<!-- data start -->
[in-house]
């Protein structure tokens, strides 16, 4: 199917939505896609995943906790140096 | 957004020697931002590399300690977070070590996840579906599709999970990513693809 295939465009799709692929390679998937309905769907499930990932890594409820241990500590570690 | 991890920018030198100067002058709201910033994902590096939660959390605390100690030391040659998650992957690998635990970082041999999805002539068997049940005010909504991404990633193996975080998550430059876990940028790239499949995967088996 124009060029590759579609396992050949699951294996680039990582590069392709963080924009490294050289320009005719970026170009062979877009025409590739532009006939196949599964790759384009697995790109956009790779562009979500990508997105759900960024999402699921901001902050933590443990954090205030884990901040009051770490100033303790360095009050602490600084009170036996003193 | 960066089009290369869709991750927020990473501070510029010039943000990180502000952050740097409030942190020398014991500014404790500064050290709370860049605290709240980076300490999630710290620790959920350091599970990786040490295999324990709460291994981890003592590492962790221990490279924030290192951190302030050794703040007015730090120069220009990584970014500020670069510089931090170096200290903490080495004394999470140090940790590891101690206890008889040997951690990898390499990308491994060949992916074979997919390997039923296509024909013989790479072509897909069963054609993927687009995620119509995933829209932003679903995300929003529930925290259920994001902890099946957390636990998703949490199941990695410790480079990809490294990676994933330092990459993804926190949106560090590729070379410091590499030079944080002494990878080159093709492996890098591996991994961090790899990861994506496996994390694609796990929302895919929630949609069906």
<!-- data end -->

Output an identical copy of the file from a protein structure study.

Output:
[in-house]
């Protein structure tokens, strides 16, 4: 199917939505896609995943906790140096 | 957004020697931002590399300690977070070590996840579906599709999970990513693809 295939465009799709692929390679998937309905769907499930990932890594409820241990500590570690 | 991890920018030198100067002058709201910033994902590096939660959390605390100690030391040659998650992957690998635990970082041999999805002539068997049940005010909504991404990633193996975080998550430059876990940028790239499949995967088996 124009060029590759579609396992050949699951294996680039990582590069392709963080924009490294050289320009005719970026170009062979877009025409590739532009006939196949599964790759384009697995790109956009790779562009979500990508997105759900960024999402699921901001902050933590443990954090205030884990901040009051770490100033303790360095009050602490600084009170036996003193 | 960066089009290369869709991750927020990473501070510029010039943000990180502000952050740097409030942190020398014991500014404790500064050290709370860049605290709240980076300490999630710290620790959920350091599970990786040490295999324990709460291994981890003592590492962790221990490279924030290192951190302030050794703040007015730090120069220009990584970014500020670069510089931090170096200290903490080495004394999470140090940790590891101690206890008889040997951690990898390499990308491994060949992916074979997919390997039923296509024909013989790479072509897909069963054609993927687009995620119509995933829209932003679903995300929003529930925290259920994001902890099946957390636990998703949490199941990695410790480079990809490294990676994933330092990459993804926190949106560090590729070379410091590499030079944080002494990878080159093709492996890098591996991994961090790899990861994506496996994390694609796990929302895919929630949609069906």